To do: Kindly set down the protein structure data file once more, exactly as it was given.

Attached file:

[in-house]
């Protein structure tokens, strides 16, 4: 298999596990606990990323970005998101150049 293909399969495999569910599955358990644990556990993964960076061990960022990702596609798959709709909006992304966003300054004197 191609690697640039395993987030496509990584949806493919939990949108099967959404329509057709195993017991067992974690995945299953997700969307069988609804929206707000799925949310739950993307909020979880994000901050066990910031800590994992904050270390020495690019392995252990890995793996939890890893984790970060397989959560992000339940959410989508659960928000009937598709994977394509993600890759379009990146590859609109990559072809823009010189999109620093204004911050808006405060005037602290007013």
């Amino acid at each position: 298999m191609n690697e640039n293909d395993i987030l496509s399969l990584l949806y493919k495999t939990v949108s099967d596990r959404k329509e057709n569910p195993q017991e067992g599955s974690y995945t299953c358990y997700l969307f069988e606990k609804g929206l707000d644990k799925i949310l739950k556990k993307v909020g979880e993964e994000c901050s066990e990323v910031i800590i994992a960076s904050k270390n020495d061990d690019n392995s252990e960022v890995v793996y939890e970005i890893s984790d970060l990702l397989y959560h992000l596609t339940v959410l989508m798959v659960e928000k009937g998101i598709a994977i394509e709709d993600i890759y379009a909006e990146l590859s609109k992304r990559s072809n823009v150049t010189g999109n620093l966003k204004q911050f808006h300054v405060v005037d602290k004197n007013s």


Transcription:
[in-house]
């Protein structure tokens, strides 16, 4: 298999596990606990990323970005998101150049 293909399969495999569910599955358990644990556990993964960076061990960022990702596609798959709709909006992304966003300054004197 191609690697640039395993987030496509990584949806493919939990949108099967959404329509057709195993017991067992974690995945299953997700969307069988609804929206707000799925949310739950993307909020979880994000901050066990910031800590994992904050270390020495690019392995252990890995793996939890890893984790970060397989959560992000339940959410989508659960928000009937598709994977394509993600890759379009990146590859609109990559072809823009010189999109620093204004911050808006405060005037602290007013």
């Amino acid at each position: 298999m191609n690697e640039n293909d395993i987030l496509s399969l990584l949806y493919k495999t939990v949108s099967d596990r959404k329509e057709n569910p195993q017991e067992g599955s974690y995945t299953c358990y997700l969307f069988e606990k609804g929206l707000d644990k799925i949310l739950k556990k993307v909020g979880e993964e994000c901050s066990e990323v910031i800590i994992a960076s904050k270390n020495d061990d690019n392995s252990e960022v890995v793996y939890e970005i890893s984790d970060l990702l397989y959560h992000l596609t339940v959410l989508m798959v659960e928000k009937g998101i598709a994977i394509e709709d993600i890759y379009a909006e990146l590859s609109k992304r990559s072809n823009v150049t010189g999109n620093l966003k204004q911050f808006h300054v405060v005037d602290k004197n007013s």